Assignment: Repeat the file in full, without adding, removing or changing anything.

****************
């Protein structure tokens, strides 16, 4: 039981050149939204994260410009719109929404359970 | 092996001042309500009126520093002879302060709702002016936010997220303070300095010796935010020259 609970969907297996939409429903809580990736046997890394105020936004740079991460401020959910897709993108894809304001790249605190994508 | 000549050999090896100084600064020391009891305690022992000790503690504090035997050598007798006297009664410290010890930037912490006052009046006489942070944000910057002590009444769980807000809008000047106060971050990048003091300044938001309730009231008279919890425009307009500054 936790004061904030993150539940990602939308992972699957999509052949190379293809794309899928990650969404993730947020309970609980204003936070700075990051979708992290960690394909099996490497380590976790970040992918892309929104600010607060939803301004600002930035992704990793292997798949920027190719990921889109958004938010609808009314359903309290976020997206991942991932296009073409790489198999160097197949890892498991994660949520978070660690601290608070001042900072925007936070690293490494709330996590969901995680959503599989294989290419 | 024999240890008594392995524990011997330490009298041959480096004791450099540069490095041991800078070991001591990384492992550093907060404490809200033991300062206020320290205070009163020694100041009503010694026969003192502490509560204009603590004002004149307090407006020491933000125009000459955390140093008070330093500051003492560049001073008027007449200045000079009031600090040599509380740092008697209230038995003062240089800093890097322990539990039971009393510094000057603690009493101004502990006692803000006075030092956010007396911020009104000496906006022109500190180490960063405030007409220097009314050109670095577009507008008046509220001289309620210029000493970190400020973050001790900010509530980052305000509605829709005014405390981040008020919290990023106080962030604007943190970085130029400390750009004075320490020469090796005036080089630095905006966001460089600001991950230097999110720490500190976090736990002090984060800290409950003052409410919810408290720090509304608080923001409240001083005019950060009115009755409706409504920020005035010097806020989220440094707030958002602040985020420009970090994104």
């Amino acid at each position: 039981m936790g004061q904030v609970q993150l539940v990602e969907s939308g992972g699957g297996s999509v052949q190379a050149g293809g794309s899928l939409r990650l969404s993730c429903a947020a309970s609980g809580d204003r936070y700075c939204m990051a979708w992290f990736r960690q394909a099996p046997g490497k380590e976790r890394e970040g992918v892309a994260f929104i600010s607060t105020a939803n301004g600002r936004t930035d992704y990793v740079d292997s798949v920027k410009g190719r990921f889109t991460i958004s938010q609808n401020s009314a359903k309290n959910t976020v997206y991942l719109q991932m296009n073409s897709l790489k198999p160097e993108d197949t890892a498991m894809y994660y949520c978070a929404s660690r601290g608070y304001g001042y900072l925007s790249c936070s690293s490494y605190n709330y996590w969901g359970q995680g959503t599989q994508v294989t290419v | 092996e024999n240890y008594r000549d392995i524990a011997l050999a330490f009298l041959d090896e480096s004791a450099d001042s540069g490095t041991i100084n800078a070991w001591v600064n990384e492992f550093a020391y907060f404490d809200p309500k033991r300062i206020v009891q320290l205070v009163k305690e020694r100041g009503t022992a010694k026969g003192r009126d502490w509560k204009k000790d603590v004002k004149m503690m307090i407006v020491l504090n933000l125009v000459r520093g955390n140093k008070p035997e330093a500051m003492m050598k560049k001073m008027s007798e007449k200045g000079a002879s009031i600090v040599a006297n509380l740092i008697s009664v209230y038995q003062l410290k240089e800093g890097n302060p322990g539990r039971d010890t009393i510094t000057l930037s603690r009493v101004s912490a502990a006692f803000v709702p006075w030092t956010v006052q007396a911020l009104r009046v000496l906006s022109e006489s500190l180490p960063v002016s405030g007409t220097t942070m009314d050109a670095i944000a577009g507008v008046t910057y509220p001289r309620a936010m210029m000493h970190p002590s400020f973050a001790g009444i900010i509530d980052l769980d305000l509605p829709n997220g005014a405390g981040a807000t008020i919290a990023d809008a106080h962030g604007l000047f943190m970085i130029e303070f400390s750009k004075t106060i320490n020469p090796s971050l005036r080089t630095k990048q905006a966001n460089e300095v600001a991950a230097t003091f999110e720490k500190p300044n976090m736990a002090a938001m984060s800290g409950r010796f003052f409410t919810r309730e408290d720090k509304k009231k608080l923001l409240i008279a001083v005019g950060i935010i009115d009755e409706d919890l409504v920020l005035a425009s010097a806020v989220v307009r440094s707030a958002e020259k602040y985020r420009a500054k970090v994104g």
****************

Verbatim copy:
């Protein structure tokens, strides 16, 4: 039981050149939204994260410009719109929404359970 | 092996001042309500009126520093002879302060709702002016936010997220303070300095010796935010020259 609970969907297996939409429903809580990736046997890394105020936004740079991460401020959910897709993108894809304001790249605190994508 | 000549050999090896100084600064020391009891305690022992000790503690504090035997050598007798006297009664410290010890930037912490006052009046006489942070944000910057002590009444769980807000809008000047106060971050990048003091300044938001309730009231008279919890425009307009500054 936790004061904030993150539940990602939308992972699957999509052949190379293809794309899928990650969404993730947020309970609980204003936070700075990051979708992290960690394909099996490497380590976790970040992918892309929104600010607060939803301004600002930035992704990793292997798949920027190719990921889109958004938010609808009314359903309290976020997206991942991932296009073409790489198999160097197949890892498991994660949520978070660690601290608070001042900072925007936070690293490494709330996590969901995680959503599989294989290419 | 024999240890008594392995524990011997330490009298041959480096004791450099540069490095041991800078070991001591990384492992550093907060404490809200033991300062206020320290205070009163020694100041009503010694026969003192502490509560204009603590004002004149307090407006020491933000125009000459955390140093008070330093500051003492560049001073008027007449200045000079009031600090040599509380740092008697209230038995003062240089800093890097322990539990039971009393510094000057603690009493101004502990006692803000006075030092956010007396911020009104000496906006022109500190180490960063405030007409220097009314050109670095577009507008008046509220001289309620210029000493970190400020973050001790900010509530980052305000509605829709005014405390981040008020919290990023106080962030604007943190970085130029400390750009004075320490020469090796005036080089630095905006966001460089600001991950230097999110720490500190976090736990002090984060800290409950003052409410919810408290720090509304608080923001409240001083005019950060009115009755409706409504920020005035010097806020989220440094707030958002602040985020420009970090994104």
């Amino acid at each position: 039981m936790g004061q904030v609970q993150l539940v990602e969907s939308g992972g699957g297996s999509v052949q190379a050149g293809g794309s899928l939409r990650l969404s993730c429903a947020a309970s609980g809580d204003r936070y700075c939204m990051a979708w992290f990736r960690q394909a099996p046997g490497k380590e976790r890394e970040g992918v892309a994260f929104i600010s607060t105020a939803n301004g600002r936004t930035d992704y990793v740079d292997s798949v920027k410009g190719r990921f889109t991460i958004s938010q609808n401020s009314a359903k309290n959910t976020v997206y991942l719109q991932m296009n073409s897709l790489k198999p160097e993108d197949t890892a498991m894809y994660y949520c978070a929404s660690r601290g608070y304001g001042y900072l925007s790249c936070s690293s490494y605190n709330y996590w969901g359970q995680g959503t599989q994508v294989t290419v | 092996e024999n240890y008594r000549d392995i524990a011997l050999a330490f009298l041959d090896e480096s004791a450099d001042s540069g490095t041991i100084n800078a070991w001591v600064n990384e492992f550093a020391y907060f404490d809200p309500k033991r300062i206020v009891q320290l205070v009163k305690e020694r100041g009503t022992a010694k026969g003192r009126d502490w509560k204009k000790d603590v004002k004149m503690m307090i407006v020491l504090n933000l125009v000459r520093g955390n140093k008070p035997e330093a500051m003492m050598k560049k001073m008027s007798e007449k200045g000079a002879s009031i600090v040599a006297n509380l740092i008697s009664v209230y038995q003062l410290k240089e800093g890097n302060p322990g539990r039971d010890t009393i510094t000057l930037s603690r009493v101004s912490a502990a006692f803000v709702p006075w030092t956010v006052q007396a911020l009104r009046v000496l906006s022109e006489s500190l180490p960063v002016s405030g007409t220097t942070m009314d050109a670095i944000a577009g507008v008046t910057y509220p001289r309620a936010m210029m000493h970190p002590s400020f973050a001790g009444i900010i509530d980052l769980d305000l509605p829709n997220g005014a405390g981040a807000t008020i919290a990023d809008a106080h962030g604007l000047f943190m970085i130029e303070f400390s750009k004075t106060i320490n020469p090796s971050l005036r080089t630095k990048q905006a966001n460089e300095v600001a991950a230097t003091f999110e720490k500190p300044n976090m736990a002090a938001m984060s800290g409950r010796f003052f409410t919810r309730e408290d720090k509304k009231k608080l923001l409240i008279a001083v005019g950060i935010i009115d009755e409706d919890l409504v920020l005035a425009s010097a806020v989220v307009r440094s707030a958002e020259k602040y985020r420009a500054k970090v994104g």